A Bigger Splash (2015) Directed by Luca Guadagnino. With Tilda Swinton, Ralph Fiennes, Matthias Schoenaerts and Dakota Johnson.
Luca Guadagnino’s loose remake of La Piscine depicts the kind of holiday you might dream of in your worst nightmare. Of course, that’s a contradiction in itself, which is perhaps a word that can be suitably applied to sum up our emotional response to the characters and events that take place in this rock n’roll-infused tale of a tangled love rectangle in the sun.
Tilda Swinton plays Marianne, an ailing rock star unable to speak as she recovers from a throat operation, on a summer vacation with her partner, Paul (Matthias Schoenaerts). The film opens with shots of Marianne taking the stage of a massive arena, appearing like a female David Bowie to the roaring masses. It’s an effective contrast to then plant her on the remote Italian island of Pantelleria, enjoying the seclusion that her fame so clearly requires.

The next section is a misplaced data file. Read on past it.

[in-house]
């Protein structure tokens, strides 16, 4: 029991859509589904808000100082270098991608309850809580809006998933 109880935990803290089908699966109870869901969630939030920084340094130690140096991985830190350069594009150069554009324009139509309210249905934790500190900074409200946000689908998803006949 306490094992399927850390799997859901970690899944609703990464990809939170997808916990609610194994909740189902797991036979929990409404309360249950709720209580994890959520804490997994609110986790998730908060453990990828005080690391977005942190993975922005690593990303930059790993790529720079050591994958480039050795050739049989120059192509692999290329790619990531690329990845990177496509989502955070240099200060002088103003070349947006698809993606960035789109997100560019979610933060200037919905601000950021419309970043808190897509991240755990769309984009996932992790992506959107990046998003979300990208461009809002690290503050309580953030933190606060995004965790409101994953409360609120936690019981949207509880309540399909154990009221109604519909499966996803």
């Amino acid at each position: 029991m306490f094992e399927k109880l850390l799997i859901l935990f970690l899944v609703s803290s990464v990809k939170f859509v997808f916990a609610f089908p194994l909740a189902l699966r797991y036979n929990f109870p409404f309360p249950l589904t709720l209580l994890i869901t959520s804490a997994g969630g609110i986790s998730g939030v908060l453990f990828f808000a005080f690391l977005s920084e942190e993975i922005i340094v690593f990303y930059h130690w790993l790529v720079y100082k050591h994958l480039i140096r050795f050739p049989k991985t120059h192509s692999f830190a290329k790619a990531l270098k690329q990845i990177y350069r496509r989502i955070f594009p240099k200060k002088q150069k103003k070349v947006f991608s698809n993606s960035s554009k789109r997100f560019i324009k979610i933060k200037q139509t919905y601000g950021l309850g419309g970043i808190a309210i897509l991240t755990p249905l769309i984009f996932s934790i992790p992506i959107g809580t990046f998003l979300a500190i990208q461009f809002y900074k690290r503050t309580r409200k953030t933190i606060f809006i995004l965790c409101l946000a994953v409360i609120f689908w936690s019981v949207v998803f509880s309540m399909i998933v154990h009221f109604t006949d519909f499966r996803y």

With a peach of a script by David Kajganich, we’re introduced to Ralph Fiennes’ Harry, a ball of unfiltered charisma as the contrite ex-lover of Marianne, intent on shoe-horning himself back into her life despite her new relationship with Paul. Harry has in tow his formerly estranged daughter Penelope (Dakota Johnson), who brings a coy sense of ambiguity as a potential lure for Paul. The fascination of the film is embedded in the contrasting motivations of each member of the foursome.
Despite the idyllic locations, Luca Guadagnino oversees an organic-feeling film that avoids making us feel like we’re watching a holiday brochure. Perhaps that’s symptomatic of a director shooting in his homeland – the ability to capture beauty without appearing to be trying.
The enigmatic nature of Tilda Swinton is maintained by the way her character hardly speaks, while Dakota Johnson exudes a come-and-get-me sexuality found mostly absent in Fifty Shades. As Harry, though, Fiennes is the the standout of the piece, bringing home an uncomfortable amount of honesty, that, given the circumstances, plays both sides of curiously admirable and head-slappingly cringe-worthy. Though the story might prompt a faint reminder of Jonathan Glazer’s simarlarly-themed Sexy Beast, it’d be remiss to dwell on that for any length. There’s a sense of eroticism and sexual tension felt throughout, as well as a few joyous moments dotted around prominent themes of regret, jealousy and desire. 4/5